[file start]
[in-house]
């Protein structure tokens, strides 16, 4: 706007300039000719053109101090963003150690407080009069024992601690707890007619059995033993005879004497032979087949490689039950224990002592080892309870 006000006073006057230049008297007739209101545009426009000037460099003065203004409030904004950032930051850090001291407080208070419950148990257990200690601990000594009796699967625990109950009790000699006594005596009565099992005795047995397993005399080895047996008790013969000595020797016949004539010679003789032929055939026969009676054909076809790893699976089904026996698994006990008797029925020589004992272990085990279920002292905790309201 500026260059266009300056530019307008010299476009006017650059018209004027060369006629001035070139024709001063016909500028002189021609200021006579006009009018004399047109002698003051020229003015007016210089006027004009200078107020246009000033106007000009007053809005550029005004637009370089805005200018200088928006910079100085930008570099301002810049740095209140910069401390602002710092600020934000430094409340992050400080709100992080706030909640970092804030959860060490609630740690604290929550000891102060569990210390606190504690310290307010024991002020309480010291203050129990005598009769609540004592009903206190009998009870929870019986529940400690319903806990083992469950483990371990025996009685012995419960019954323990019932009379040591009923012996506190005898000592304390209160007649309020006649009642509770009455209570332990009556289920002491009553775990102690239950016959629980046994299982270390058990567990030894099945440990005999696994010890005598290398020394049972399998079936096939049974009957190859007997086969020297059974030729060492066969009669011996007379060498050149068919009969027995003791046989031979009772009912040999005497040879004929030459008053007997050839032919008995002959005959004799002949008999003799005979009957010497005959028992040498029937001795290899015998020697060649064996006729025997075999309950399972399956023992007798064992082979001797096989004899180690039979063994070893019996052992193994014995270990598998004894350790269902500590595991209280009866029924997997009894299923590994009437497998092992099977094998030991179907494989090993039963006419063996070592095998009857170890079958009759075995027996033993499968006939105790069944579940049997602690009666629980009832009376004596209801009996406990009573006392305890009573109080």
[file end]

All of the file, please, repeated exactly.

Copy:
[in-house]
């Protein structure tokens, strides 16, 4: 706007300039000719053109101090963003150690407080009069024992601690707890007619059995033993005879004497032979087949490689039950224990002592080892309870 006000006073006057230049008297007739209101545009426009000037460099003065203004409030904004950032930051850090001291407080208070419950148990257990200690601990000594009796699967625990109950009790000699006594005596009565099992005795047995397993005399080895047996008790013969000595020797016949004539010679003789032929055939026969009676054909076809790893699976089904026996698994006990008797029925020589004992272990085990279920002292905790309201 500026260059266009300056530019307008010299476009006017650059018209004027060369006629001035070139024709001063016909500028002189021609200021006579006009009018004399047109002698003051020229003015007016210089006027004009200078107020246009000033106007000009007053809005550029005004637009370089805005200018200088928006910079100085930008570099301002810049740095209140910069401390602002710092600020934000430094409340992050400080709100992080706030909640970092804030959860060490609630740690604290929550000891102060569990210390606190504690310290307010024991002020309480010291203050129990005598009769609540004592009903206190009998009870929870019986529940400690319903806990083992469950483990371990025996009685012995419960019954323990019932009379040591009923012996506190005898000592304390209160007649309020006649009642509770009455209570332990009556289920002491009553775990102690239950016959629980046994299982270390058990567990030894099945440990005999696994010890005598290398020394049972399998079936096939049974009957190859007997086969020297059974030729060492066969009669011996007379060498050149068919009969027995003791046989031979009772009912040999005497040879004929030459008053007997050839032919008995002959005959004799002949008999003799005979009957010497005959028992040498029937001795290899015998020697060649064996006729025997075999309950399972399956023992007798064992082979001797096989004899180690039979063994070893019996052992193994014995270990598998004894350790269902500590595991209280009866029924997997009894299923590994009437497998092992099977094998030991179907494989090993039963006419063996070592095998009857170890079958009759075995027996033993499968006939105790069944579940049997602690009666629980009832009376004596209801009996406990009573006392305890009573109080």